When you came home, your mother placed me in my arms. You had lots of hair and you were a bit orange in colour. You were four days old. Henry the Bernese Mountain Dog was really interested in you. His 55 kilos to your three and a little bit. Henry thought you were awesome from the minute he set eyes on you. So did I.
You cried for a good part of the night on that first night home, Your poor mum. Thankfully you settled down quickly after that. You were a lovely baby.
When you got a bit older, you were a complete daredevil - when you were a baby, we couldn’t push you high enough on the swing.
You were always a bit crazy and a bit creative, even as a young child.
When I came to stay, you’d come and have a cuddle with me in the morning. I used to love that. Just you, me and the very large and over-exuberant dog. This is what family is all about. Oh, by the way, you had terrible breath, but you were instantly forgiven for this.
When your sister came along, you were the most doting sibling I’d ever seen. The two of you shared a bed for many years. It was so sweet. Your sister was your shadow for much of your life.
I remember walking around your grandmother’s front lawn when you were a toddler. I loved having to tell you not to touch the roo poo.
You were always happy. You were arty and quite sensitive, but not in the cry baby way. I liked that about you.
You always greeted me with a big hug, even when you were going into your teenage years.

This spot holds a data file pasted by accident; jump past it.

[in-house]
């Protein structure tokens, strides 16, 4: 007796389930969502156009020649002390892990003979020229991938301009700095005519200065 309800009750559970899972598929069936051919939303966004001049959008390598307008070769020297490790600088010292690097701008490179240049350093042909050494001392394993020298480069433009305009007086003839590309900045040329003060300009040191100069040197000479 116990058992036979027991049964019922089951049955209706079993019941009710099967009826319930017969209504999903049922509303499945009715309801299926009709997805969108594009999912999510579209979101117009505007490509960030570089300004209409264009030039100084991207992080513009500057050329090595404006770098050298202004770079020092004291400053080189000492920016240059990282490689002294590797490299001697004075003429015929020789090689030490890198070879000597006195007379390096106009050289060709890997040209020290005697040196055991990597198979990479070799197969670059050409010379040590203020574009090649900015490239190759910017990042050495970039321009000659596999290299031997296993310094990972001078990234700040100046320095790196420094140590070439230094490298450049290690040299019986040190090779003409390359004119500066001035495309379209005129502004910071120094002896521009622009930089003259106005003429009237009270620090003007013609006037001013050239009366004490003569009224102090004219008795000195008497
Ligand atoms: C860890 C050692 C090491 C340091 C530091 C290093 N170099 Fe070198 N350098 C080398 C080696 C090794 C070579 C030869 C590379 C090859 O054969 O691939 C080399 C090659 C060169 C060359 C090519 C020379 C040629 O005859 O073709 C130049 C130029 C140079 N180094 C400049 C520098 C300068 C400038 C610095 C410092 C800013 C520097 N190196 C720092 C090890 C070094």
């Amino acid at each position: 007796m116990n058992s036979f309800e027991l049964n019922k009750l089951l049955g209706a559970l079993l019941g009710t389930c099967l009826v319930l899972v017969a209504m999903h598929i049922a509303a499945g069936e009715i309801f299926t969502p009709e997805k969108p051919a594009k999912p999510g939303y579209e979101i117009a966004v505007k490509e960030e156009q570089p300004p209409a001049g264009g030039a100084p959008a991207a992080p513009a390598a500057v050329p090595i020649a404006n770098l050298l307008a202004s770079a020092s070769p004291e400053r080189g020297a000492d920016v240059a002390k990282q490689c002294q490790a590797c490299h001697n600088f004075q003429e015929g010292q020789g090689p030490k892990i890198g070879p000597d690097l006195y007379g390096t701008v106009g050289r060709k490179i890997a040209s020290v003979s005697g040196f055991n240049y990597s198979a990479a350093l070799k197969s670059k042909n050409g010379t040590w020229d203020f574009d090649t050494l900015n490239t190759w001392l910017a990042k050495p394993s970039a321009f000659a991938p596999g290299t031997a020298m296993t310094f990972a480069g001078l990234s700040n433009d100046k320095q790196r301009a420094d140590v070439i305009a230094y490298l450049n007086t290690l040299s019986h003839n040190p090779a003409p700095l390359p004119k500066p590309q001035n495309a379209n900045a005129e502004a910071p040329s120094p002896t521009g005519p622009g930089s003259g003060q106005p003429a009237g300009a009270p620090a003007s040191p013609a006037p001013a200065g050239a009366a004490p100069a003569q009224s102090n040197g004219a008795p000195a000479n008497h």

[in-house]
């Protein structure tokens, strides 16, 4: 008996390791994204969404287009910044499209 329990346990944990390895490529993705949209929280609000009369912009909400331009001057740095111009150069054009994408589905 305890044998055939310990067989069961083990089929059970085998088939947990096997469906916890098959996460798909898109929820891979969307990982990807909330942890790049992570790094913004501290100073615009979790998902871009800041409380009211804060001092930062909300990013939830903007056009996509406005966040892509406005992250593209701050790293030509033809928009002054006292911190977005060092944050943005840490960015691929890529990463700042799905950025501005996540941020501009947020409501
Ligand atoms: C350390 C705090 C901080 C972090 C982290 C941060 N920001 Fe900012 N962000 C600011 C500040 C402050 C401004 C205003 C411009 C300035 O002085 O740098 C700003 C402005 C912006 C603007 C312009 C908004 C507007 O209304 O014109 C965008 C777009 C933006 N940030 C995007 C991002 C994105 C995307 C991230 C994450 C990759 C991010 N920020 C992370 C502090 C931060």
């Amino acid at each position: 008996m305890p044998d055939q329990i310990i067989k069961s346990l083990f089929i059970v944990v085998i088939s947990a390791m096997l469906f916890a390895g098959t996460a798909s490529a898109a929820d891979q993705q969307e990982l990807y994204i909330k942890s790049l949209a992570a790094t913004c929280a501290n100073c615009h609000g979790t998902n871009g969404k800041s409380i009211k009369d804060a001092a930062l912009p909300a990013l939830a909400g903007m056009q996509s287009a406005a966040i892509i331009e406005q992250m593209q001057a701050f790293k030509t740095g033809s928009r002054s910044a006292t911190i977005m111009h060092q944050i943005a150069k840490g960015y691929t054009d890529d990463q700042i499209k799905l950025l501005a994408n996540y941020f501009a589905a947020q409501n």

I remember using you for my squat weight when you were about ten. The perfect 30 kilo bag to chuck over my shoulder. We giggled about that.
I loved the feel of your hair when you let me brush it, all thick and silky and straight. You got your mum’s hair. You were lucky.
I remember your big brown eyes and your long, tapering fingers. Artists hands. You loved art.
I hear Korean pop music now and I don’t go to stick my fingers down my throat any more, even though I was looking forward to teaching you about real music.
I remember singing “Dumb Ways to Die” with your sister at the Christmas table a few years ago. Your grandparents thought we were mad.
I try not to remember what chemo was like for you, the energy sapped from your young body, robbing your of your hair and your strength. Thankfully it didn’t take away your will to fight and your sense of humour. You’re one of the bravest people I know.
I try to not remember the last time I saw you. Straight out of hospital, pale, weakened and like something out of a concentration camp. I cried all the way down to your grandmother’s and then some more.
I also try not to remember what happened later. The weeks in intensive care and the second hand reports of horrors that you wouldn’t wish on your worst enemy.
I also remember the sense of relief when your grandmother told me that you didn’t have to fight any more and the battle was over.
All I can do now is remember how much I love you. It’s been six months today since you went away.
But you haven’t really gone at all.
Because I remember.